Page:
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Dry and pulverize tomatoes to store as a spice

Recipe: Try tomato flakes or powder on popcorn, veggies, salads

Flakes made from tomato skins add zip to popcorn.  (Photos: Kathy Morrison)

You've sliced, diced, sandwiched, roasted, cobbled, canned and crushed your tomato crop. Now, before those tomatoes fade away completely, here's your chance to powder them.

I'd never thought of doing this until earlier this summer when I was making salsa to can. The tomatoes needed to be peeled, but I was using my lovely meaty Juliet cherry tomatoes. No way was I going to dip hundreds of these in hot water and peel them. Instead, I sliced them in half,  put them cut side down on pans, and popped them under the broiler. Success! The skins slid right off.

Then I looked at the big pile of skins.

The dried tomato skins are ready to be crumbled.

Hmm, I wondered, could I turn those into tomato powder?

In this case, it was a pretty easy yes. I already had pans out that I could reuse after scraping the Juliets off them.

I spread the skins across the parchment paper on the pans and returned them to the oven, this time set at 200 degrees. I put them in there for an hour or so. Then, just to be sure they were completely dry, I turned off the oven and left them there overnight. (If you have a dehydrator, this will be even easier.)

The skins the next morning crumbled easily. I loaded them all into my food processor and whirred them to flakes. If you want powder, just keep whirring. The powder stores beautifully in a glass jar on the spice shelf.

Tomato flakes are delicious on green beans.

Tomato powder brightens up vegetables and salad dressings, but the most fun use is sprinkled over hot popcorn. Add some to the melting butter, then sprinkle on more. Game day snack, anyone?

Tomato powder

This is less of a recipe and more of a method. I used only skins, but you also could use leftover tomato pulp or even very thinly sliced tomatoes -- the drying will take longer, however.


Tomato skins, enough to thinly cover at least one quarter-sheet baking pan (though as long as you're doing this, why not do several pans' worth?)


Heat oven to 200 degrees. Cover baking pans with parchment paper (preferred) or lightly grease them. Spread skins thinly and evenly over the pans, and put pans in the oven. Check after 1 hour to judge how much longer to keep the heat on. Skins may be already dry, especially if they were cooked as part of being removed from the tomatoes.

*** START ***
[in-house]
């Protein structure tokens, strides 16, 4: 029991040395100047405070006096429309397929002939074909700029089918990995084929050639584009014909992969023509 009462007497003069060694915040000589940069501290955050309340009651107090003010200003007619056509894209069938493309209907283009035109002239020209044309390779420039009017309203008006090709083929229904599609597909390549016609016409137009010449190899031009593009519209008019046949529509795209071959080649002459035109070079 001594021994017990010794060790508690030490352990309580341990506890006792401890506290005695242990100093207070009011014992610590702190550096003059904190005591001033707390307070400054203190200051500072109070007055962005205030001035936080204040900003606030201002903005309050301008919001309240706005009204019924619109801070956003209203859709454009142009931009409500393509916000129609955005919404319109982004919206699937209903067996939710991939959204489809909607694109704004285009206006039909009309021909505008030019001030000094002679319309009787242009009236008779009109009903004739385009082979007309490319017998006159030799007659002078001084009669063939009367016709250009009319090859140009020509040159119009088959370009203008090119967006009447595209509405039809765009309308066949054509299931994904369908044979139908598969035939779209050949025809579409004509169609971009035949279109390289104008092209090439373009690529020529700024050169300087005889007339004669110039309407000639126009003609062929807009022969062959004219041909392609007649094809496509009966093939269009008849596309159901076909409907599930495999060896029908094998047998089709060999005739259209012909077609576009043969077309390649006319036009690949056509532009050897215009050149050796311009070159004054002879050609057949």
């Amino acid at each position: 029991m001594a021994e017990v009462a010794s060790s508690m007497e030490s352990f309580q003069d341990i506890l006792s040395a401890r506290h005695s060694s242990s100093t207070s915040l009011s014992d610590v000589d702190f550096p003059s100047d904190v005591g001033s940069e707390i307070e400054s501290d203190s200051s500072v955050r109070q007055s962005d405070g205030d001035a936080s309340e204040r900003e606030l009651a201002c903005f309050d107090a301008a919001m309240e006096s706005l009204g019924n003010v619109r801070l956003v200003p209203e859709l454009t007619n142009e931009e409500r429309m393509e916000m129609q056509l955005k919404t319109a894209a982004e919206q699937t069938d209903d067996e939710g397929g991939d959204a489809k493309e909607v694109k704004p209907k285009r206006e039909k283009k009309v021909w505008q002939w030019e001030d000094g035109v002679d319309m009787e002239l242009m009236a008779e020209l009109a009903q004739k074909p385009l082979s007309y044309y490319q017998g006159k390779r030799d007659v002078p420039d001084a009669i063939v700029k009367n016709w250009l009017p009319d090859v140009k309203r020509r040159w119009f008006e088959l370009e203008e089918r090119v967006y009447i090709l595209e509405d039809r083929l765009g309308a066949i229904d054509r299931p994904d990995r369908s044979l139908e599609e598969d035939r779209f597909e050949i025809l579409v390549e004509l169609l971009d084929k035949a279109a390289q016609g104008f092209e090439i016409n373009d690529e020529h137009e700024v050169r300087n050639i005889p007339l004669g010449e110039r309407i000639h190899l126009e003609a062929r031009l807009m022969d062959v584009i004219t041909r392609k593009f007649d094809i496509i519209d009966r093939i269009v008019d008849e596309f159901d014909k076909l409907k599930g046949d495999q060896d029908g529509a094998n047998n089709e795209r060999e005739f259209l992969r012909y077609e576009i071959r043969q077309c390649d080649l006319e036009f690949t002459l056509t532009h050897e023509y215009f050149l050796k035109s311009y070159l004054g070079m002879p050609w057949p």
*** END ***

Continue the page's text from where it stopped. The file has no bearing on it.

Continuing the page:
When everything seems dry, turn off the oven, leaving the pans inside for several hours or overnight to completely dry and cool.

Remove the tomato skins from the oven, and check that the skins crumble easily. Put them in a blender, food processor or spice blender. Whir until you have the consistency of flakes or powder you want.

(If the tomato skins are sticking to the side of the blender, they're not dry enough and need to be put back in the oven for awhile.)

Tomato flakes ready to store and use. 

Store powder in a clean closed glass jar at room temperature. Probably best to use it in six months for best flavor.

(Note on drying tomato pulp or thin slices: Use the lowest setting available on your oven, or use a dehydrator. Drying the tomatoes thoroughly may take as long as 18 hours.)


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A recipe for preparing delicious meals from the bounty of the garden.


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For week of Oct. 1:

Make the most of this cooler weather. Get to work on your fall garden:

* October is the best month to plant trees, shrubs and perennials. Plants become established – sending down deep, strong roots – faster in warm soil.

* Divide and replant perennials. Add a little well-aged compost and bone meal to the planting hole, but hold off on other fertilizers until spring. Keep the transplants well-watered (but not wet) for the first month as they become settled.

* Now is the time to plant seeds for many flowers directly into the garden, including cornflower, nasturtium, nigella, poppy, portulaca, sweet pea and stock.

* Plant seeds for radishes, bok choy, mustard, spinach and peas.

* Plant garlic and onions.

* Set out cool-weather bedding plants, including calendula, pansy, snapdragon, primrose and viola.

* Reseed and feed the lawn. Work on bare spots.

* Dig up corms and tubers of gladioli, dahlias and tuberous begonias after the foliage dies. Clean and store in a cool, dry place.

* Treat azaleas, gardenias and camellias with chelated iron if leaves are yellowing between the veins.

* Clean up the summer vegetable garden and compost disease-free foliage.

* Harvest pumpkins and winter squash.

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